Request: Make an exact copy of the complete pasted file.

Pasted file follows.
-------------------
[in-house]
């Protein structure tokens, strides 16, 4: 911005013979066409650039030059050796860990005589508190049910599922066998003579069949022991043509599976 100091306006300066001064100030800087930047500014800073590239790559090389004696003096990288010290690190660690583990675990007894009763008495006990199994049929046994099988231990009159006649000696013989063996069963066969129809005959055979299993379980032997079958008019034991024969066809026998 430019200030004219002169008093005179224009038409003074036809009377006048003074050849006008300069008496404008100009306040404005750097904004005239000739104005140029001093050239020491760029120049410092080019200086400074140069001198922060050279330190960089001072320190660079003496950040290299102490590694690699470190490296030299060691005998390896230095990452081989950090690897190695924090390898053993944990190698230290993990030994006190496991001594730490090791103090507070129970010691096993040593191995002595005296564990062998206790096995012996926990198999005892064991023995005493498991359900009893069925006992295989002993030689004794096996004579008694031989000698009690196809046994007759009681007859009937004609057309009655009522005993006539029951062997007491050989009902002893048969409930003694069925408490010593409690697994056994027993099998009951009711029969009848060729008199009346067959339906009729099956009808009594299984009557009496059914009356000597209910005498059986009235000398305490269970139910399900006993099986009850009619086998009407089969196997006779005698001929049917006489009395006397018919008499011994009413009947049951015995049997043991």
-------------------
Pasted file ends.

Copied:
[in-house]
């Protein structure tokens, strides 16, 4: 911005013979066409650039030059050796860990005589508190049910599922066998003579069949022991043509599976 100091306006300066001064100030800087930047500014800073590239790559090389004696003096990288010290690190660690583990675990007894009763008495006990199994049929046994099988231990009159006649000696013989063996069963066969129809005959055979299993379980032997079958008019034991024969066809026998 430019200030004219002169008093005179224009038409003074036809009377006048003074050849006008300069008496404008100009306040404005750097904004005239000739104005140029001093050239020491760029120049410092080019200086400074140069001198922060050279330190960089001072320190660079003496950040290299102490590694690699470190490296030299060691005998390896230095990452081989950090690897190695924090390898053993944990190698230290993990030994006190496991001594730490090791103090507070129970010691096993040593191995002595005296564990062998206790096995012996926990198999005892064991023995005493498991359900009893069925006992295989002993030689004794096996004579008694031989000698009690196809046994007759009681007859009937004609057309009655009522005993006539029951062997007491050989009902002893048969409930003694069925408490010593409690697994056994027993099998009951009711029969009848060729008199009346067959339906009729099956009808009594299984009557009496059914009356000597209910005498059986009235000398305490269970139910399900006993099986009850009619086998009407089969196997006779005698001929049917006489009395006397018919008499011994009413009947049951015995049997043991």